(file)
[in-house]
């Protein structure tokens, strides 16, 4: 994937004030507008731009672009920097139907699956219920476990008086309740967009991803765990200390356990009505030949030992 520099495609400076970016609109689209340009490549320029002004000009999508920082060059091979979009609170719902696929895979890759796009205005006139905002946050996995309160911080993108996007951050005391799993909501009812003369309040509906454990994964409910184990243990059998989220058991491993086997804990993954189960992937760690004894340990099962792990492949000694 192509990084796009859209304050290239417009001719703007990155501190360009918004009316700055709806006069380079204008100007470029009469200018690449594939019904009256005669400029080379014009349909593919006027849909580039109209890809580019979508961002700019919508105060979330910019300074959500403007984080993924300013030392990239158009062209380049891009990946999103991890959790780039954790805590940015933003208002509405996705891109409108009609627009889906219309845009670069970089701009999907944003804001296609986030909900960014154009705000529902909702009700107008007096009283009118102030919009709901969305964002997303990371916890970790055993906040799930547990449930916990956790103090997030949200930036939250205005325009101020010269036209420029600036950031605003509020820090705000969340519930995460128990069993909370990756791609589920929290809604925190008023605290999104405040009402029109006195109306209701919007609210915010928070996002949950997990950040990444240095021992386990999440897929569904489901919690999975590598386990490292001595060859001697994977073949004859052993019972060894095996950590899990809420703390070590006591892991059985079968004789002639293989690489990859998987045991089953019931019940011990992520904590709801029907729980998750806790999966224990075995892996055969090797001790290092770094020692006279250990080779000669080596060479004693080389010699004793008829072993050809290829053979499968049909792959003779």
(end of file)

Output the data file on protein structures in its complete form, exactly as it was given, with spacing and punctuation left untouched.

[in-house]
């Protein structure tokens, strides 16, 4: 994937004030507008731009672009920097139907699956219920476990008086309740967009991803765990200390356990009505030949030992 520099495609400076970016609109689209340009490549320029002004000009999508920082060059091979979009609170719902696929895979890759796009205005006139905002946050996995309160911080993108996007951050005391799993909501009812003369309040509906454990994964409910184990243990059998989220058991491993086997804990993954189960992937760690004894340990099962792990492949000694 192509990084796009859209304050290239417009001719703007990155501190360009918004009316700055709806006069380079204008100007470029009469200018690449594939019904009256005669400029080379014009349909593919006027849909580039109209890809580019979508961002700019919508105060979330910019300074959500403007984080993924300013030392990239158009062209380049891009990946999103991890959790780039954790805590940015933003208002509405996705891109409108009609627009889906219309845009670069970089701009999907944003804001296609986030909900960014154009705000529902909702009700107008007096009283009118102030919009709901969305964002997303990371916890970790055993906040799930547990449930916990956790103090997030949200930036939250205005325009101020010269036209420029600036950031605003509020820090705000969340519930995460128990069993909370990756791609589920929290809604925190008023605290999104405040009402029109006195109306209701919007609210915010928070996002949950997990950040990444240095021992386990999440897929569904489901919690999975590598386990490292001595060859001697994977073949004859052993019972060894095996950590899990809420703390070590006591892991059985079968004789002639293989690489990859998987045991089953019931019940011990992520904590709801029907729980998750806790999966224990075995892996055969090797001790290092770094020692006279250990080779000669080596060479004693080389010699004793008829072993050809290829053979499968049909792959003779």